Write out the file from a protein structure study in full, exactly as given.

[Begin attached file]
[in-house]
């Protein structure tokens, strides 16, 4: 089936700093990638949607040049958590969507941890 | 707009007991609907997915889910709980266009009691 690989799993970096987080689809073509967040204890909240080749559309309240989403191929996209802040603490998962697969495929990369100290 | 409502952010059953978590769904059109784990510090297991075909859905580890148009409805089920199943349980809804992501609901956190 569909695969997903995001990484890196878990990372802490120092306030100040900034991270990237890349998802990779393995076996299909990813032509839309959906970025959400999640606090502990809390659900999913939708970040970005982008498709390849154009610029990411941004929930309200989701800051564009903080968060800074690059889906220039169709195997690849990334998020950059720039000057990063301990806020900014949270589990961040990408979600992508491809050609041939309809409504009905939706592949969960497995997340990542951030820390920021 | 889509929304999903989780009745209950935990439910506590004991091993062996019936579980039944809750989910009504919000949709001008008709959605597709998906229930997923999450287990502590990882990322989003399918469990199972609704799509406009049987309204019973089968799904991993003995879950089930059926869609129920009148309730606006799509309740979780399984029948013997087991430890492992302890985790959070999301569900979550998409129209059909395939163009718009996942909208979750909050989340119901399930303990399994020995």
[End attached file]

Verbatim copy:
[in-house]
């Protein structure tokens, strides 16, 4: 089936700093990638949607040049958590969507941890 | 707009007991609907997915889910709980266009009691 690989799993970096987080689809073509967040204890909240080749559309309240989403191929996209802040603490998962697969495929990369100290 | 409502952010059953978590769904059109784990510090297991075909859905580890148009409805089920199943349980809804992501609901956190 569909695969997903995001990484890196878990990372802490120092306030100040900034991270990237890349998802990779393995076996299909990813032509839309959906970025959400999640606090502990809390659900999913939708970040970005982008498709390849154009610029990411941004929930309200989701800051564009903080968060800074690059889906220039169709195997690849990334998020950059720039000057990063301990806020900014949270589990961040990408979600992508491809050609041939309809409504009905939706592949969960497995997340990542951030820390920021 | 889509929304999903989780009745209950935990439910506590004991091993062996019936579980039944809750989910009504919000949709001008008709959605597709998906229930997923999450287990502590990882990322989003399918469990199972609704799509406009049987309204019973089968799904991993003995879950089930059926869609129920009148309730606006799509309740979780399984029948013997087991430890492992302890985790959070999301569900979550998409129209059909395939163009718009996942909208979750909050989340119901399930303990399994020995």